Today as I stared at my cows grazing on the neighbor’s property…again…I began having flashbacks of this summer. A summer so crazy that many of the crazy things that happened never even made the top ten. At least three of the top 15 involve my cows who seem to have the uncanny ability to escape barbwire fences. They are definitely grass is greener animals, and if they even think something better is going down on the other side of that fence, they are gone. This time it was hay. My neighbor put out hay the night before I did. He did it for the deer, but awoke to find my cows happily munching on his bait. Every time I went out to check, they were all on my side of the fence. These stupid cows are the smartest animals I have ever met! They are double dipping hay! As soon as my neighbor’s supply runs out, they mosey back over the fence and eat our stash. Seeing them grazing next door brings back bad memories. One I had almost forgotten came to mind today and makes for a good laugh…now, months later it makes for a good laugh…
Flashback to late July…
The cows and new born calves are at the neighboring property and we still haven’t had a free moment to work on the fence. The heat is stubbornly stuck above 100 degrees Fahrenheit, and the stock tank is still in our back pasture. I suit up in my grubby cowgirl gear and drain the stock tank. Our metal stock tank has a rubber stopper at the bottom of the tank to allow for draining, but it has to be unscrewed with a socket wrench. When the tank is empty, Grant and I load the silver tub into the bed of the truck and drive it over next door. We set it up next to our fence and run 150 feet of hose to allow for fill-up. I scrub the tank out since it is empty and spend a few minutes replacing the rubber stopper. We painstakingly turn on the water and wait, in the burning sun, for the tank to fill with cool water. The cows are hoovering, waiting for us to be done. Grant and I take turns sitting in the truck with the air conditioning, the temperature gage states that it is now 108 degrees F. outside.
During my turn, the tank reached half capacity and…the dam brakes. The rubber stopper shoots out the tank at alarming speed and the cold well water begins pouring out the metal tank. I run to the truck and snatch the wrench. I locate the stopper and began struggling to get it back in place before all the water drains out.
After working for a few minutes with water still fleeing behind the stopper, realization dawns. There is a matching rubber nut that hold the stopper from the inside of the tank. It can only be tightened by holding the nut and continuing to wrench from the outside. I stand up straight and stare at Grant. He stares back, alarmed that the water we have just spent 30 minutes filling is leaving in much less time.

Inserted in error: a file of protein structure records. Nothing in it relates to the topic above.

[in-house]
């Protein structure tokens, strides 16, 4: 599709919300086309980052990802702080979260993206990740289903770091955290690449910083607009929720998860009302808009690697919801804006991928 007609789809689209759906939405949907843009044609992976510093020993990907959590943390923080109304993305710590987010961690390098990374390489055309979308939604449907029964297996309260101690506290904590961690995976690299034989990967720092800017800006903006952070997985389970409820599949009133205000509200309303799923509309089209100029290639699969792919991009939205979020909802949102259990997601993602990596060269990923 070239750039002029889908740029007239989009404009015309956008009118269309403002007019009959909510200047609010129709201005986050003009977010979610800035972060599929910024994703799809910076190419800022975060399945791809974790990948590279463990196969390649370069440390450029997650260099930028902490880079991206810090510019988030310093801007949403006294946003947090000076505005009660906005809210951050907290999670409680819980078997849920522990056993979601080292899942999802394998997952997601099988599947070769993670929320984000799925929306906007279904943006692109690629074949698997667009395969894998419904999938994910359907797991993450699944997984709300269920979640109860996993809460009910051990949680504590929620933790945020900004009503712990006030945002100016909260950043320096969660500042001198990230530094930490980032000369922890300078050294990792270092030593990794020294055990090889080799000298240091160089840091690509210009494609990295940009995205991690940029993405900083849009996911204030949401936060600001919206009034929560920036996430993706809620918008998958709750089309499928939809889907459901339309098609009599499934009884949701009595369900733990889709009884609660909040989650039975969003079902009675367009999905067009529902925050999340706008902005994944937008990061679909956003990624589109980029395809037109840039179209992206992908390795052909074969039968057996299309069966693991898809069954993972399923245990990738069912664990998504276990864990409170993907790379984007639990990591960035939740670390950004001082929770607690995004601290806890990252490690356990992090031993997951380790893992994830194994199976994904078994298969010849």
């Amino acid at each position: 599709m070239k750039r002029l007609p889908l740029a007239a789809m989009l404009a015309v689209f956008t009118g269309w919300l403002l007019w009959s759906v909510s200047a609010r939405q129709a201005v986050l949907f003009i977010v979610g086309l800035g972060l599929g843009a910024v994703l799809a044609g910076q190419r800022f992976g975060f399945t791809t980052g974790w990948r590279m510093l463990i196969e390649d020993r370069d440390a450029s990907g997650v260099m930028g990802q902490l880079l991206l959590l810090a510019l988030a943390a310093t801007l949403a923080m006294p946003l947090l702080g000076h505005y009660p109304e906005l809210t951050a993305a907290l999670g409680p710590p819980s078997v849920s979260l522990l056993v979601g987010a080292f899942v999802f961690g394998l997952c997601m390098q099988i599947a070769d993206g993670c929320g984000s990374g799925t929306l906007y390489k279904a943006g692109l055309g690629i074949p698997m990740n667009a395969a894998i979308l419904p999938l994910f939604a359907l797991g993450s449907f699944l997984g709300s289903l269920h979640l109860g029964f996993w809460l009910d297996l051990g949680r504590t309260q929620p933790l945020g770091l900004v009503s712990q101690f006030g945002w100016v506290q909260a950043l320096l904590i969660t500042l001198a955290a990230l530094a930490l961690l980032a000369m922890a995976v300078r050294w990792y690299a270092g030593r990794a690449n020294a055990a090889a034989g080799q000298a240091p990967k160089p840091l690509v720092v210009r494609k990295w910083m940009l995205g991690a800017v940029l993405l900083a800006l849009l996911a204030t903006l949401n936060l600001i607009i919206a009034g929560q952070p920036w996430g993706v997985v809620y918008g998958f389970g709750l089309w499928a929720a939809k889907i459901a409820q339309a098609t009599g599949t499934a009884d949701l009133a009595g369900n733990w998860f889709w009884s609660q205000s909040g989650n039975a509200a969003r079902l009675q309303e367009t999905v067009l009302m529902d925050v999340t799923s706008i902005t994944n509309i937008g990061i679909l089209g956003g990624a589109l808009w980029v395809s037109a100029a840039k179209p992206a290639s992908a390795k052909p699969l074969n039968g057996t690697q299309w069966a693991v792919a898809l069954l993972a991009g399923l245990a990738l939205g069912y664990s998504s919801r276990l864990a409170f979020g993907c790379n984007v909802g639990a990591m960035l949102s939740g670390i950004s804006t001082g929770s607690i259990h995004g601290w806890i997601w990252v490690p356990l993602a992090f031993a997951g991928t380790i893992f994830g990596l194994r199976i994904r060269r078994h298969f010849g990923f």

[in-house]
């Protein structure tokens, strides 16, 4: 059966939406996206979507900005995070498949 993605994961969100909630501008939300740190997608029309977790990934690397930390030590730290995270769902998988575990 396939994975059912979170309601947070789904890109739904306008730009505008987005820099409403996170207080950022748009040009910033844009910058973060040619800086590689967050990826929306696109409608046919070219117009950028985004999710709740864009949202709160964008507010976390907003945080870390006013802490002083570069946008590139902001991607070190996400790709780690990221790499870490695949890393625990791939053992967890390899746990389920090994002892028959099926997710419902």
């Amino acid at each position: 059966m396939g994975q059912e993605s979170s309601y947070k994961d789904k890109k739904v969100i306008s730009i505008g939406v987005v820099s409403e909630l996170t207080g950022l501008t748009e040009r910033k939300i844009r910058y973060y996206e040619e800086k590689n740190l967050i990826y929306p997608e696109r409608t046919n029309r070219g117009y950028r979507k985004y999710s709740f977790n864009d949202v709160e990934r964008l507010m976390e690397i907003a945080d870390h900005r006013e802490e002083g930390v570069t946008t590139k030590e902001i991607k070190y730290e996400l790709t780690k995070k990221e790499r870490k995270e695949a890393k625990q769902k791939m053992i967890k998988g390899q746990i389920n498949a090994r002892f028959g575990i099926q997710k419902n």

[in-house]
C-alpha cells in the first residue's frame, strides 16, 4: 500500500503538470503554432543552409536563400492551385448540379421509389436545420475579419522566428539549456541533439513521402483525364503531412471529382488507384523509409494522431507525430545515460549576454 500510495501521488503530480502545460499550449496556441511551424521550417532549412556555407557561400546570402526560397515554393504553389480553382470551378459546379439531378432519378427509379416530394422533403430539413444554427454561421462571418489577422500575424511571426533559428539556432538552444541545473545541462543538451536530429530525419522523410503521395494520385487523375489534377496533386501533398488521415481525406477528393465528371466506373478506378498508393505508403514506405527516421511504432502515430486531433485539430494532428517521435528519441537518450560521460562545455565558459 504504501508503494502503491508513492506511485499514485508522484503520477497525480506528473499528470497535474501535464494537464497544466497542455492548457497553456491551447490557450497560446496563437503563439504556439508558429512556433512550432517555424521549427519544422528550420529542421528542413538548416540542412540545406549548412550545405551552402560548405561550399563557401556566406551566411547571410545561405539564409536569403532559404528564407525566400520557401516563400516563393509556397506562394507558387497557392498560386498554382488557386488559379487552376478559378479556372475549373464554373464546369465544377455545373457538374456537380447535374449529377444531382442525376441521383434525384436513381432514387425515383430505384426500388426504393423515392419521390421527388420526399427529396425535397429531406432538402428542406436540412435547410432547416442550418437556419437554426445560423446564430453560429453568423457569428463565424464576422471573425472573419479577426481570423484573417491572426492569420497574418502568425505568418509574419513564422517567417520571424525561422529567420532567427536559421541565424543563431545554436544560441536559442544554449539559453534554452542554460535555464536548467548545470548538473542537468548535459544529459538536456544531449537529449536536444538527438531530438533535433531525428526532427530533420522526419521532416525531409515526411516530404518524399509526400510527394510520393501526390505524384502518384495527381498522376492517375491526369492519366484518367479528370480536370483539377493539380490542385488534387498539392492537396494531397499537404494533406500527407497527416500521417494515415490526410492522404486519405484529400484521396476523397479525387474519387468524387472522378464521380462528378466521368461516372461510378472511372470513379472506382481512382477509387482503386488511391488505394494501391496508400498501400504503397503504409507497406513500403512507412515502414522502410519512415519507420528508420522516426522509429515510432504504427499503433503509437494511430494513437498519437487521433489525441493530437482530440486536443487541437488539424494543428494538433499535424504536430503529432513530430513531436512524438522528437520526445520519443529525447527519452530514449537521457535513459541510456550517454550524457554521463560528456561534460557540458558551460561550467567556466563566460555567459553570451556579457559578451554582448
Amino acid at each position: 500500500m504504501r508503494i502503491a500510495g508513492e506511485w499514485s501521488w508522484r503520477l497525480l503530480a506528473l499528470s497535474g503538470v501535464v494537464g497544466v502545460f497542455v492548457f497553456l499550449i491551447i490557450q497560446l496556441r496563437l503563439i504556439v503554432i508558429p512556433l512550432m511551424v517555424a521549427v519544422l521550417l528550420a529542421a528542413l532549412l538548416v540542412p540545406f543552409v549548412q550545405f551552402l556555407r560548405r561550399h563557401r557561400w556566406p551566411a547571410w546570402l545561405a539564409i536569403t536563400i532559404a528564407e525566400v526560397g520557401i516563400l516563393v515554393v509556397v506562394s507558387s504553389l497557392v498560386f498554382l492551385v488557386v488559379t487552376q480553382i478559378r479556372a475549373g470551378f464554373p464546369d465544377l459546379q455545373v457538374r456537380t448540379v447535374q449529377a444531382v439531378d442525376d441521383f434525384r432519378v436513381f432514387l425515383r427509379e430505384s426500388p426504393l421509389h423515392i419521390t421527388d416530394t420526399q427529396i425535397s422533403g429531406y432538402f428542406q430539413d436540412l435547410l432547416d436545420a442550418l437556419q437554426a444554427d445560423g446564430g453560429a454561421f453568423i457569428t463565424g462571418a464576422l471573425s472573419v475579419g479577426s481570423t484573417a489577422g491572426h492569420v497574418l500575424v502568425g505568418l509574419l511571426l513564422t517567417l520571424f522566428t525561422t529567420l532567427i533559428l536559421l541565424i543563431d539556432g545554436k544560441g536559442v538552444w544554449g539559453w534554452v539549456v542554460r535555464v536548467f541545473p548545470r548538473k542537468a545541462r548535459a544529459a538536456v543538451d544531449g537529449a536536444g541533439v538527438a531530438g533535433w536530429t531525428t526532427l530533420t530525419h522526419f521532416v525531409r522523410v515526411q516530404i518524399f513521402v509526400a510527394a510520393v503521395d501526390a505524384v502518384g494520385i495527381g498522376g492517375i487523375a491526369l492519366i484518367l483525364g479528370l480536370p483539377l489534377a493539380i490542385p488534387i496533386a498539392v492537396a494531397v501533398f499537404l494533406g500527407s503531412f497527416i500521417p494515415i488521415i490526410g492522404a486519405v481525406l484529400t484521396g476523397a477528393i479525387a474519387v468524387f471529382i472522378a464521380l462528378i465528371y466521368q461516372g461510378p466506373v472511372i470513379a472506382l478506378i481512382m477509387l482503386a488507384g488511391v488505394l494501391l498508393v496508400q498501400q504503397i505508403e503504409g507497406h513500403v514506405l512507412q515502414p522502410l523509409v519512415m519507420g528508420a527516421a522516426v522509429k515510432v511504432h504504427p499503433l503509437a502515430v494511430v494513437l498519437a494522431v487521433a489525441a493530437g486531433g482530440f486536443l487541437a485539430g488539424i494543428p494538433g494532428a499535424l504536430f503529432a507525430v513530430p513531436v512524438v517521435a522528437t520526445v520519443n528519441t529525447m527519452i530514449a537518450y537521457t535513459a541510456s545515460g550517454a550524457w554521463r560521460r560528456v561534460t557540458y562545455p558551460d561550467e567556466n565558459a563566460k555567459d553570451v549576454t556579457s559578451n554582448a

I know what I have to do. But it means plunging half my body into the stock tank. A stock tank filled with cow cooties. You know they regurgitate their food right?
And they drool.
But the heat is overwhelming, and I am not willing to spend more time in the sun for fear of my clothes catch on fire. So I take a deep breath and shove my left arm all the way up to my shoulder into the water, holding the nut and trying to quickly wrench from the outside of the now cold metal.
I soon realize there is a big problem. My arms are too short. I can’t fight the pressure from the water with my one hand while wrenching with the other. The solution is so unpleasant I find myself saying words that I didn’t know I actually knew.
I keep telling myself that I am a grown-up and that my boys are watching from inside the car. I hate being a grown-up. Why does being a grown-up always involve cleaning up something gross?
I plunge my leg, complete with jeans and boot into the frigid water, bending at the waist and shoving my wet arm back into the abyss. I am now half-in, half-out of the tank, straddling the metal wall, cursing the existence of cows, in a bizarre game of twister.
Have you ever felt God laughing at you? I can tell you that I have. He was having a good ol’ chuckle at my predicament.
It took several tries, and the placement of my cheek in the water before I was successful at sealing the gap. When I stood up, half my body soaking wet, I looked around to find the cows staring at me. The kids were pressed up against their truck windows…laughing. I apparently was the only one who did not find my being covered in cow spit not funny.
I suppose now it’s funny. I would have laughed at the time if it was someone else in the tank. I never thought a year ago, that I would be spending my days cleaning and filling stock tanks…driving around a small farm towing hay bales for hungry calves.
I also never thought I would get to spend every evening watching the most beautiful sunsets in the world. So I guess I’ll take the ugly and sometimes nasty chores that come with farming as long as God keeps sending the sunsets….